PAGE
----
The postal balloon flight ‘Jupiter’ of 1859

By Charles Snee

The November 21, 100-page issue of Linn Stamp News just landed on the presses and is mailing to subscribers on Monday, November 7. And if you subscribe to by Linn digital edition, you’re ahead of the game with early access on Saturday, November 5. While you wait for your issue to arrive in your mailbox, enjoy these three quick previews of exclusive content available only to subscribers.

The postal balloon flight ‘Jupiter’ of 1859

“To the best of our present knowledge, aeronaut John Wise flew the first air mail dispatched from a post office and mailed on August 17, 1859, when he boarded his balloon Jupiter in Lafayette, Indiana,” writes Ken Lawrence in Spotlight on Philately. “Later that day he landed near Crawfordsville about 40 miles away and dropped off the mail at this post office for transport and delivery.” Lawrence goes on to give the most detailed account of Wise’s historic flight by quoting extensively from contemporary newspaper reports. It is a story worthy of its subject as only a letter and cover from Wise’s historic 1859 flight are known to survive.

Burning stamps: the smell, volcanic ash and burnt edges

Wayne Chen, in a captivating feature article, takes readers on a tour of stamps produced with fire-related characteristics. He first looks at the scent stamps inspired by fire. Earlier this year, for example, Switzerland issued a stamp printed with a coating that smells of campfire. The scent is appropriate as the stamp was issued to celebrate the National Jamboree of the Swiss Guide and Scout Movement. Chen highlights a 1999 Brazilian fire prevention souvenir sheet that smells of burnt wood. As you might guess, volcanoes feature in Chen’s story. To make the point, he illustrates a trio of 2010 Icelandic stamps that were printed with ash from the Eyjafjallajokull volcano that erupted in 2010. He concludes with an overview of the stamps with a creative cutout that resembles burnt edges.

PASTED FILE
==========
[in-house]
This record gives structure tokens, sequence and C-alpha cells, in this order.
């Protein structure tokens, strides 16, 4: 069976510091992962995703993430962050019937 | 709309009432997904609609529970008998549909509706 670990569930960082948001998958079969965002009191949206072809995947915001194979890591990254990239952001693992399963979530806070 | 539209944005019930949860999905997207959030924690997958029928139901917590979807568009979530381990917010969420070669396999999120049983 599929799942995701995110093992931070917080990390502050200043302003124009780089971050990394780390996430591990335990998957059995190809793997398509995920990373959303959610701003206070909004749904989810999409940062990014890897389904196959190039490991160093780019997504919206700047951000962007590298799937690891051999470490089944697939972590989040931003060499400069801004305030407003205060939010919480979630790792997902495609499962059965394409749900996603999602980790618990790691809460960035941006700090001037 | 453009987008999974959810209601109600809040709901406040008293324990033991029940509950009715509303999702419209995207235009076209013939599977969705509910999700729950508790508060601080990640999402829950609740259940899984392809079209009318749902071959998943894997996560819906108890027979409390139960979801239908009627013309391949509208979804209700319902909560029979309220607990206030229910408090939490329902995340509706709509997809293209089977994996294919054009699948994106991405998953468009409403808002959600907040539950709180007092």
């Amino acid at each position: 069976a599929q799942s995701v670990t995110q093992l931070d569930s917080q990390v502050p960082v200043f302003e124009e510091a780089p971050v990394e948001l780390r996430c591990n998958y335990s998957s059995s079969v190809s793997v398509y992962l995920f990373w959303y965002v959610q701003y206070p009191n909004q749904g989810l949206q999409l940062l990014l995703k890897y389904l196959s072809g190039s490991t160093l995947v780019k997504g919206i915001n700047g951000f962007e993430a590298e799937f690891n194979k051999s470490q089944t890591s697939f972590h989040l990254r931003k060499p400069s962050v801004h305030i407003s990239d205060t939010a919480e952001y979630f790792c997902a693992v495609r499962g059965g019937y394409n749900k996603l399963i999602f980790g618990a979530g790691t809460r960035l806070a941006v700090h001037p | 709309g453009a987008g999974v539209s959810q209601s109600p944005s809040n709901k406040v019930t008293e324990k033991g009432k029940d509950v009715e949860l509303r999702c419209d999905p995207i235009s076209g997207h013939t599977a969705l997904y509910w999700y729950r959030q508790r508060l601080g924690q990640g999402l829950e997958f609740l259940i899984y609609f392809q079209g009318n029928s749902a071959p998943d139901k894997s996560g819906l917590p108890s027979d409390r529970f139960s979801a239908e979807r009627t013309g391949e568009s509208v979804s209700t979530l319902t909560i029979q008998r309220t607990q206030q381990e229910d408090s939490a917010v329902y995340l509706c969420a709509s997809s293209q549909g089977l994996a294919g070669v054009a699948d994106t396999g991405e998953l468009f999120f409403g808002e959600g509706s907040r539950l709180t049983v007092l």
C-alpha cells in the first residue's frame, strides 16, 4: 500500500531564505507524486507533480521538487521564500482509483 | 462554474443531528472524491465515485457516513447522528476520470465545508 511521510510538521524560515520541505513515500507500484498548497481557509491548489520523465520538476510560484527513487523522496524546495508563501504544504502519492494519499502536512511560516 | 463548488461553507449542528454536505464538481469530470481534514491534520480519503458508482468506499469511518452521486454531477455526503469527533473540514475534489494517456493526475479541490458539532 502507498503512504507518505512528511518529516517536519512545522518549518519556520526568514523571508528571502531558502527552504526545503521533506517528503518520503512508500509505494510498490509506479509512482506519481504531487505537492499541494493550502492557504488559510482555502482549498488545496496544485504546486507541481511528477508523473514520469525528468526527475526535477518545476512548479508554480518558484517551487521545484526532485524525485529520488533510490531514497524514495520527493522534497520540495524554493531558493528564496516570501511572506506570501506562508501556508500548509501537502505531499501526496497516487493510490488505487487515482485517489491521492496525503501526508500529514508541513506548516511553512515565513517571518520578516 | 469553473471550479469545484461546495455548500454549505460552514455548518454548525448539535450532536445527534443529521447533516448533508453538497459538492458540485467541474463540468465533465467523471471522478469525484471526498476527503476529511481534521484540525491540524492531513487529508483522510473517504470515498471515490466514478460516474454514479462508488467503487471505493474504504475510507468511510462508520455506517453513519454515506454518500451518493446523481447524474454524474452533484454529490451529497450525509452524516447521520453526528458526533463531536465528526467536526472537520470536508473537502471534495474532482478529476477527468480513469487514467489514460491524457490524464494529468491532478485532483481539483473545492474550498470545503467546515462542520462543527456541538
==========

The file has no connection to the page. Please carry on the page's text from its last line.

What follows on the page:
Errors and Varieties on Queen Victoria Stamps

Collectors of Errors, Monsters and Varieties, also known as EFOs, will want to spend some time reading Matthew Healey’s Great Britain Philately column on various Queen Victoria stamps that didn’t turn out as expected after printing. Healey narrows the scope of his discussion in this month’s column to the errors and varieties of Queen Victoria listed in the catalogues. Monsters and oddities are “for another time,” he wrote. He identifies five areas for exploration: design errors (specifically, errors in corner lettering), varieties that occur on individual stamps (plate varieties or defects), watermark errors, and inversions. Whether you’re a seasoned collector of early British errors or a newcomer, you’ll want to keep Healey’s column handy.

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